Digital security is becoming a bigger and bigger issue for our clients, concerned both by the new General Data Protection Regulation (GDPR), coming early in 2018, and by the growing number of breaches in which hackers secure access to millions of email addresses and sometimes, much more.
GDPR: fines of up to 4% of annual turnover
This is the big, scary thing about GDPR, applicable to more extreme, specific breaches. Even lesser specified infringements will attract fines of up to EUR10 million or 2% of worldwide turnover. Breaches constitute, in the main, any failure to properly protect the data your company holds on other people and businesses. The problem for most companies – and this is no respecter of scale – is that preventing loss of data in the age of the 1TB memory stick, is not easy. Worse, as data elimination specialists Greenworld www.greenworld.eu.com have pointed out to us, very few organisations are capable either of defining what hard drives they own, or of completely deleting the data from them before disposal (if you want to know what your competitor is up to badly enough, buy their old computers – even if the hard drives have been erased and smashed up, most of the data can still be retrieved if you are willing to pay enough).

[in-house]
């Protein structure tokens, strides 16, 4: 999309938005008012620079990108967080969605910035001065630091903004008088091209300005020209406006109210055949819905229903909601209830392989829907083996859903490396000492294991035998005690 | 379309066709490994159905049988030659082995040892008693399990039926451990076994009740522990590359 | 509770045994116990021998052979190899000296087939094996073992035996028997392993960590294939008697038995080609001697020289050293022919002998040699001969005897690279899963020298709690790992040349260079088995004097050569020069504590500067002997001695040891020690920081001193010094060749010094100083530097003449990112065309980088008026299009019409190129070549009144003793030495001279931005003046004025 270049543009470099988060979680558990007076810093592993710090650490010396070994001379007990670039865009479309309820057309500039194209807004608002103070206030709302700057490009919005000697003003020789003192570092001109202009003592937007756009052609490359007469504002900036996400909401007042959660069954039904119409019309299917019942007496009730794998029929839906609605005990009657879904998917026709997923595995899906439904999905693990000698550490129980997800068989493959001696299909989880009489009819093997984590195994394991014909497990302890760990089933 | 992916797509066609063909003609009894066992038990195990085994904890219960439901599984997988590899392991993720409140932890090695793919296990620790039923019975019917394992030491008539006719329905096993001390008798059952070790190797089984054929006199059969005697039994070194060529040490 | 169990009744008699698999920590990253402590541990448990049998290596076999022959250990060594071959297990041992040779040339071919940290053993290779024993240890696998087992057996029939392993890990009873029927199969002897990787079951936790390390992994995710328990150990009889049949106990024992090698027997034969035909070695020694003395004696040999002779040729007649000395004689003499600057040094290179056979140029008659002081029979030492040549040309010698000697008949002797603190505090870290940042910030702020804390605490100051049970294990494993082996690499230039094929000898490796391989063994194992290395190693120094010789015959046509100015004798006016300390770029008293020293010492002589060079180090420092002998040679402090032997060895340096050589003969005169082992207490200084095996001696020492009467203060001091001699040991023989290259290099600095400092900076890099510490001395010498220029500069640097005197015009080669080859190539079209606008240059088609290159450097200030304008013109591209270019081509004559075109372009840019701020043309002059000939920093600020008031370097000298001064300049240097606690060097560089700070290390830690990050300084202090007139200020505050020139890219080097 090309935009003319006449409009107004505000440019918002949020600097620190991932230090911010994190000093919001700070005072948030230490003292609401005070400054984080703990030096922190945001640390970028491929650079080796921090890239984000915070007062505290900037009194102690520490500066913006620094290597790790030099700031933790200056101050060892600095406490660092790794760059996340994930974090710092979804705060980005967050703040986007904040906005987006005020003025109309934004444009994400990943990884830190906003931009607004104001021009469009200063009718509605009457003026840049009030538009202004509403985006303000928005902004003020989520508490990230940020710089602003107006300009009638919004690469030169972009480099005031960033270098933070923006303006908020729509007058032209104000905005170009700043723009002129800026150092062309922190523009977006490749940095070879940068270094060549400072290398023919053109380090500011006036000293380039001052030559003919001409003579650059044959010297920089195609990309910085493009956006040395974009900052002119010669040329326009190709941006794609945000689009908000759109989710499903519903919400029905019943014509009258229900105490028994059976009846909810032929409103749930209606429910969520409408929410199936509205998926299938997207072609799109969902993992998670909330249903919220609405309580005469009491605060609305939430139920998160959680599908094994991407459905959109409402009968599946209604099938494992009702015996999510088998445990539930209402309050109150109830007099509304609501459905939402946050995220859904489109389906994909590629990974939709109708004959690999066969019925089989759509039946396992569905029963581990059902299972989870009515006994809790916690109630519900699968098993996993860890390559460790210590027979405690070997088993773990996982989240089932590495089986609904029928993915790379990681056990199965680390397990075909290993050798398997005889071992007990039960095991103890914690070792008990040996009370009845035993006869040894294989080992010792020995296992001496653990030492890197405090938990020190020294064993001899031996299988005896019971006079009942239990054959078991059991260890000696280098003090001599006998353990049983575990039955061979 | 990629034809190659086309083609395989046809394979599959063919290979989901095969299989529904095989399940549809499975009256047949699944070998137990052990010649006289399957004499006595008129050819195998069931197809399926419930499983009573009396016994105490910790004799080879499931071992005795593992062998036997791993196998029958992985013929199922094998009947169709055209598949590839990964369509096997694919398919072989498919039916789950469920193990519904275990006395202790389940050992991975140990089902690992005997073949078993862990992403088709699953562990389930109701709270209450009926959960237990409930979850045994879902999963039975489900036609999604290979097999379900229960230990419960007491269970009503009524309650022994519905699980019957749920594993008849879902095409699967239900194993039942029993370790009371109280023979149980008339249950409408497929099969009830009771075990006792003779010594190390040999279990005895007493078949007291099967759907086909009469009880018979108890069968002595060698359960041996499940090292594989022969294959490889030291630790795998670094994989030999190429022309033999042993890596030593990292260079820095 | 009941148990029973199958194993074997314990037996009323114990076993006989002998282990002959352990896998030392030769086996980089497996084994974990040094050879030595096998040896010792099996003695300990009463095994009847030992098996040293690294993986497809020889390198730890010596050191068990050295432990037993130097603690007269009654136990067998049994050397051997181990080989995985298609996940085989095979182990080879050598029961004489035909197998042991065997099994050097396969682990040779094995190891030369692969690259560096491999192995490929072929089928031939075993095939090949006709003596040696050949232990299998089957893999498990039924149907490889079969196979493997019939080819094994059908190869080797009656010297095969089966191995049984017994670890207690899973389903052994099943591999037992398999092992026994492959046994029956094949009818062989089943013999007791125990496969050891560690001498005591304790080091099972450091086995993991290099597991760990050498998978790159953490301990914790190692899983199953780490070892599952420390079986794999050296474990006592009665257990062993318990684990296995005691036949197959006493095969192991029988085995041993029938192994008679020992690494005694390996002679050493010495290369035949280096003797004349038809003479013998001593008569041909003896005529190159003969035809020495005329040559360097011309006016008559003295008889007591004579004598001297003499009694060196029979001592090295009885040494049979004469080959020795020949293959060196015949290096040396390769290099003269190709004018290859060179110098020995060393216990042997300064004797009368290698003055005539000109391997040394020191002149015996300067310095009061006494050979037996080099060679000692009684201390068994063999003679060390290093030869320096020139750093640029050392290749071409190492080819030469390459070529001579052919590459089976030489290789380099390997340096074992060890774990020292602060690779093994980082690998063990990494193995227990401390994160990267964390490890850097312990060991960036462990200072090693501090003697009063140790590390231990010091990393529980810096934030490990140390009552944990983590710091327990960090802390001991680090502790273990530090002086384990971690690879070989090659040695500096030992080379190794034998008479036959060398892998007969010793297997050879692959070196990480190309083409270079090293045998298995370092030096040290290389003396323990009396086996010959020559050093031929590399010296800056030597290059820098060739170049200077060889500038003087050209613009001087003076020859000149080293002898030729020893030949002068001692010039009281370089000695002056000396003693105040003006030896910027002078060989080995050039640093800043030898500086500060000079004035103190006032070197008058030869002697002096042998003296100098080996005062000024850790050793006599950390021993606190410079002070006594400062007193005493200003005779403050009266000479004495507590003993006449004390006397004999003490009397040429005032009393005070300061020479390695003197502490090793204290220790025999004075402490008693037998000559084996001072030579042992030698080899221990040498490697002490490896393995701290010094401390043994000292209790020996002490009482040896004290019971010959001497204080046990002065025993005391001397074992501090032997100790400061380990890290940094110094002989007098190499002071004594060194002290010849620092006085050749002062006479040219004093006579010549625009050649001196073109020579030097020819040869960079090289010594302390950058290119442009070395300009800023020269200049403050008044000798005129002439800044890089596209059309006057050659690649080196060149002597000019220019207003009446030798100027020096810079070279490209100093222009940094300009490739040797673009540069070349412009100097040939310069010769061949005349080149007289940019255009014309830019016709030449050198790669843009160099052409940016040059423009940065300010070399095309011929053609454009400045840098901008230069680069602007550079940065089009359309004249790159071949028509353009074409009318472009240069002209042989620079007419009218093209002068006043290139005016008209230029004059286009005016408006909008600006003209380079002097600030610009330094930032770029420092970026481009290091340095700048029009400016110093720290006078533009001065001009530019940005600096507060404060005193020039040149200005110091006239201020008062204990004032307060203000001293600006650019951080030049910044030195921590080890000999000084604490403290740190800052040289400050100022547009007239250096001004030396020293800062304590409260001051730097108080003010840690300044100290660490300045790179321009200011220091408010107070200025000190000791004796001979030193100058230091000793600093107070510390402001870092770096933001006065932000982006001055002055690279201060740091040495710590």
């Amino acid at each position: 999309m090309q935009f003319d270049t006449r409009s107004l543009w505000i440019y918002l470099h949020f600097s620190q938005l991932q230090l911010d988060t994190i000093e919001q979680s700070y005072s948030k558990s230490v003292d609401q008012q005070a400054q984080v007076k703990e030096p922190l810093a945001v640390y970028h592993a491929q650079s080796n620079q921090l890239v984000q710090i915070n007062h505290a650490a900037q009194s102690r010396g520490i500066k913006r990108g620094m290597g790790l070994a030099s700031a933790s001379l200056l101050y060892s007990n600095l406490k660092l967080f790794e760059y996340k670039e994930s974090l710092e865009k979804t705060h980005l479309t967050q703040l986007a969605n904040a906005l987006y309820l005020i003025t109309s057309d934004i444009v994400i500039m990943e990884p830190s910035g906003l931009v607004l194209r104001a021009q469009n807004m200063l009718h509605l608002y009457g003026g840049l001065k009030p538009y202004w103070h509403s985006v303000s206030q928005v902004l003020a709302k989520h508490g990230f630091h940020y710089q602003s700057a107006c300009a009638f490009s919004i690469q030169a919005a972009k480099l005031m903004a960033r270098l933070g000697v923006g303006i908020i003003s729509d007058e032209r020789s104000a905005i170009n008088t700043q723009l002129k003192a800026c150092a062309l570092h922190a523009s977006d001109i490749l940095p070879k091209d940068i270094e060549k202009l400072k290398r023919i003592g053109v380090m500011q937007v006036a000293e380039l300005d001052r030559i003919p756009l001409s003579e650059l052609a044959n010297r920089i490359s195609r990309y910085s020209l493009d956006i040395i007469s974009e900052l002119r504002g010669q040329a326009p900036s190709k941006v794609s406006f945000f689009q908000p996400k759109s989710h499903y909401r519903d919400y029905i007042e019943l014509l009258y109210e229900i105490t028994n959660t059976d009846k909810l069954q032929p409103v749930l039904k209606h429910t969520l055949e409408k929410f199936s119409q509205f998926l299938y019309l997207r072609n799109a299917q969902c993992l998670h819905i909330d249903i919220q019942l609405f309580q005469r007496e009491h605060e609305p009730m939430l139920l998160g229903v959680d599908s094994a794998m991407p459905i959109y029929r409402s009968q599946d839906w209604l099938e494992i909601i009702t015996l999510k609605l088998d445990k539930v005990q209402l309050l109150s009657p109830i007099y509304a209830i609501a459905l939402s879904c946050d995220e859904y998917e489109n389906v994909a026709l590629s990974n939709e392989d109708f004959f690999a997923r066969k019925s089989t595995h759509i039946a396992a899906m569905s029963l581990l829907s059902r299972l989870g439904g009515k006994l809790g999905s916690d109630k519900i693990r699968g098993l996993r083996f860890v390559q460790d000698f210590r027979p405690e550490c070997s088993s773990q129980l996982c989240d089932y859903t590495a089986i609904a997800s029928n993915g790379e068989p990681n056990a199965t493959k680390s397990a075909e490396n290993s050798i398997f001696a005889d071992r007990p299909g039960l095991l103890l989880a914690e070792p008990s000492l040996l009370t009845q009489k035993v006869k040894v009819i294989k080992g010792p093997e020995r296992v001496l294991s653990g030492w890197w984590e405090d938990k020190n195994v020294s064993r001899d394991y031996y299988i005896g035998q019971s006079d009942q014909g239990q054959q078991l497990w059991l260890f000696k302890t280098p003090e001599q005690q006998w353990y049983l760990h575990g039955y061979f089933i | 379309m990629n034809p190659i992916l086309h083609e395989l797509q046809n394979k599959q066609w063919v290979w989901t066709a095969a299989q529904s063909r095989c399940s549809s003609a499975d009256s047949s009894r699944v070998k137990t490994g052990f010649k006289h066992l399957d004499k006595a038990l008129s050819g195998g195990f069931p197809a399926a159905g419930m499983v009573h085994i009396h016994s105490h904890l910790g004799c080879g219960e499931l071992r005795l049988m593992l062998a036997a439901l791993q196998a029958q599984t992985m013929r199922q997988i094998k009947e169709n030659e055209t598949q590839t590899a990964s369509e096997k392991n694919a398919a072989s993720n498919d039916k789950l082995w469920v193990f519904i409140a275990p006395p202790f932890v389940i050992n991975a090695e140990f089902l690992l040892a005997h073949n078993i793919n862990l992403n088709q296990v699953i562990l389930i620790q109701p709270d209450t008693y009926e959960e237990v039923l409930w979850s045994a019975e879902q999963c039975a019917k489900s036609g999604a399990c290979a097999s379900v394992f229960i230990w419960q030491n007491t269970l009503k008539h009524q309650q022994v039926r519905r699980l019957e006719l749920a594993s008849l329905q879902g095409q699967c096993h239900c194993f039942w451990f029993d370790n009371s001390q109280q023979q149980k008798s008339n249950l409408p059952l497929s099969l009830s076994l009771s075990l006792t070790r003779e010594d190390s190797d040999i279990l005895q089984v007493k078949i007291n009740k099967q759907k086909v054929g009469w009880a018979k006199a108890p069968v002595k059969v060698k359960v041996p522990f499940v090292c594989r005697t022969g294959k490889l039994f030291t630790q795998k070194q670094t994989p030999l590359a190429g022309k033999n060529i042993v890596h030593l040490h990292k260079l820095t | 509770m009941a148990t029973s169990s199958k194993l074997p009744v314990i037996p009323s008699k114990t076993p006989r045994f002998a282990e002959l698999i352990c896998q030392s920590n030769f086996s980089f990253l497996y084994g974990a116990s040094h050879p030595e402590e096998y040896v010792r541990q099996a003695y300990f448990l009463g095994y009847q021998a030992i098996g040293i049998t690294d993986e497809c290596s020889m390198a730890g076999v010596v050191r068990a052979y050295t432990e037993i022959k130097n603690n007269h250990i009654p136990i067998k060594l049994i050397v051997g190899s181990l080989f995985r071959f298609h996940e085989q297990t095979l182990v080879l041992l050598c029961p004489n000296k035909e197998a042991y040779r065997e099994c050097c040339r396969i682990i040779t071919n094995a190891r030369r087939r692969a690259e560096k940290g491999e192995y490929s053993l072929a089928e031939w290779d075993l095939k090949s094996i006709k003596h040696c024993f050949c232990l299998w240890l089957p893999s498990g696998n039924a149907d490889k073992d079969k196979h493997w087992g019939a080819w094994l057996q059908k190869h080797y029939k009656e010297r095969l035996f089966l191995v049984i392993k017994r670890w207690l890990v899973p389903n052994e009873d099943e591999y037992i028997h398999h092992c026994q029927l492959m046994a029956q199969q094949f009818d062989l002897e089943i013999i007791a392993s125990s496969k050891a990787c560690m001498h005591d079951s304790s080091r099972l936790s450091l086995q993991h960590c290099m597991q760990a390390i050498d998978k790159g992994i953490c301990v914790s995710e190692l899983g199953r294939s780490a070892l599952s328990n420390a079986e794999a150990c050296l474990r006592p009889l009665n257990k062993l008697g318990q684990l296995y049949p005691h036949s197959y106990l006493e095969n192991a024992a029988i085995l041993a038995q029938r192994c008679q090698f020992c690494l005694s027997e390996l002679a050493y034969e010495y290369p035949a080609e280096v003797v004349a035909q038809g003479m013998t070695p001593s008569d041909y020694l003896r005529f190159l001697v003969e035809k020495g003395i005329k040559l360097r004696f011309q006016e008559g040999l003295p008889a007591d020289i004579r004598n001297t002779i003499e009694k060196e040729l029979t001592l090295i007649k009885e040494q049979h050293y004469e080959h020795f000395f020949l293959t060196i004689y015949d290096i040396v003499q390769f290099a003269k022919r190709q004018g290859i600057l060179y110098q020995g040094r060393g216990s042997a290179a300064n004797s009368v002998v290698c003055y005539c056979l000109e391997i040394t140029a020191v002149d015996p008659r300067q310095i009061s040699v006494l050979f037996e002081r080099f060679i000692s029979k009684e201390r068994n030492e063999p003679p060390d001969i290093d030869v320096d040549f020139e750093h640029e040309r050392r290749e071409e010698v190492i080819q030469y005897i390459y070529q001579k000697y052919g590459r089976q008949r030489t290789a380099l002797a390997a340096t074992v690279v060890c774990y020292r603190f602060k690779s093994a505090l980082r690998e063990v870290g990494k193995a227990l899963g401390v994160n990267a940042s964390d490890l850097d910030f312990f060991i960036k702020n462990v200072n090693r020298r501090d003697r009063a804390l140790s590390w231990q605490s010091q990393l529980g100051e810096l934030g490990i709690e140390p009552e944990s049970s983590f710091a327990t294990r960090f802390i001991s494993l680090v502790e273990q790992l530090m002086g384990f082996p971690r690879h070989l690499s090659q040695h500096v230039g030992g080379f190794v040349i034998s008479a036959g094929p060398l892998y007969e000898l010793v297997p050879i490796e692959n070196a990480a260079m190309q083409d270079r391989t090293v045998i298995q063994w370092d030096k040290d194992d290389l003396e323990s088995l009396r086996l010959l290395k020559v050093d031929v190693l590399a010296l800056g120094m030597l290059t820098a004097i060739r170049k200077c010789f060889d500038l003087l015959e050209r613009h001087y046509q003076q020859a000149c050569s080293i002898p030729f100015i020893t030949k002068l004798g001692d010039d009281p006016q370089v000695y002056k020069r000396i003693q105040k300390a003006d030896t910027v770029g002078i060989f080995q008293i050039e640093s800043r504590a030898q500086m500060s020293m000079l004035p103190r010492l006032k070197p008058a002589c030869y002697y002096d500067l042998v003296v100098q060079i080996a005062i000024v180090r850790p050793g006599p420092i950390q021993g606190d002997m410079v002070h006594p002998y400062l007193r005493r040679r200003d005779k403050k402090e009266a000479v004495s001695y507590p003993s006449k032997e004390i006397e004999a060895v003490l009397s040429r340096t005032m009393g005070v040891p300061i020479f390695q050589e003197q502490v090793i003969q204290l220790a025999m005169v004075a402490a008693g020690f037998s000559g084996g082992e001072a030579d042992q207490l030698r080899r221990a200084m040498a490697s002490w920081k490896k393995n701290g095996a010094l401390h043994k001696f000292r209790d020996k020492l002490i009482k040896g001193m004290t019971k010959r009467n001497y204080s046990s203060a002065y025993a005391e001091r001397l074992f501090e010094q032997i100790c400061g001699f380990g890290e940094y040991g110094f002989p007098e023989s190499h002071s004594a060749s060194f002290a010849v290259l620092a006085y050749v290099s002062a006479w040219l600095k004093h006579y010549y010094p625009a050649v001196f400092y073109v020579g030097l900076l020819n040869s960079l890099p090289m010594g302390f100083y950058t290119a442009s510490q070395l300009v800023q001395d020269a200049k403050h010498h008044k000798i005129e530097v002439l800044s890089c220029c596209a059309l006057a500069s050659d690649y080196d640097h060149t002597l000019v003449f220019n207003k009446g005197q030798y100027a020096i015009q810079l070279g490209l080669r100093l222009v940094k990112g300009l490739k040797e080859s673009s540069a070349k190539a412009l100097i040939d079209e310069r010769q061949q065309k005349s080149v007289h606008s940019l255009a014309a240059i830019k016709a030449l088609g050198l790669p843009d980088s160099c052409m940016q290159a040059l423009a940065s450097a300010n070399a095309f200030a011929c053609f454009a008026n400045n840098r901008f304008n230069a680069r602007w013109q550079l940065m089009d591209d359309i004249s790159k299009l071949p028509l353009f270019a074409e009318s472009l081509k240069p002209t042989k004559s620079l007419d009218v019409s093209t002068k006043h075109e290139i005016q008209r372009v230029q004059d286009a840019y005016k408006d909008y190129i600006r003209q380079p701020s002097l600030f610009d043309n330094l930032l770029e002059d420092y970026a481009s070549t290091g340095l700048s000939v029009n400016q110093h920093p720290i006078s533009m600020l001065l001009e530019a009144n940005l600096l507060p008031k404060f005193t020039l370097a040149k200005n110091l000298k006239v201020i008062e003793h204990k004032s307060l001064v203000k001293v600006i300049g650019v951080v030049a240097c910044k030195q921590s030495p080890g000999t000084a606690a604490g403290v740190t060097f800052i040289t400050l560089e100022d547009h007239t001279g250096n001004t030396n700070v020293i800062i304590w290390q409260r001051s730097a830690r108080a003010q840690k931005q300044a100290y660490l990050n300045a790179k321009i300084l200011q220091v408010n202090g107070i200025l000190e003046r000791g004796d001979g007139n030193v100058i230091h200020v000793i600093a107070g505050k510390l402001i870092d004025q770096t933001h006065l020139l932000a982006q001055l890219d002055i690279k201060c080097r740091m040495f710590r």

Common, cheap software brings its own problems
Just last month, free website provider Weebly confirmed that it was hacked in February, resulting in the theft of 43 million user names and passwords. Weebly only admitted this under pressure, months after being outed by LeakedSource.com, which lists dozens of such hacks here: www.leakedsource.com/main/databaselist/
This highlights a problem with shareware: the more widely a piece of code is used, the more havoc a hacker can wreak. Why write a piece of code which targets the hosting space or user details of one website, when it could target thousands, simultaneously? This creates problems of balancing risk and costs: on the one hand, only state-level military projects warrant the cost of writing everything from scratch. On the other, how much might a serous breach cost your business? It’s important to know this when discussing the scope of any online project.
What we are doing about it for our clients
This summer, we checked and upgraded the security settings on all of our websites. This included changing all usernames and passwords and, for all WordPress sites, implementing the highest levels of security checks and barriers available. We both follow certain security procedures ourselves and ask our clients to follow suit. Please contact us if you would like a copy of these procedures and to know more.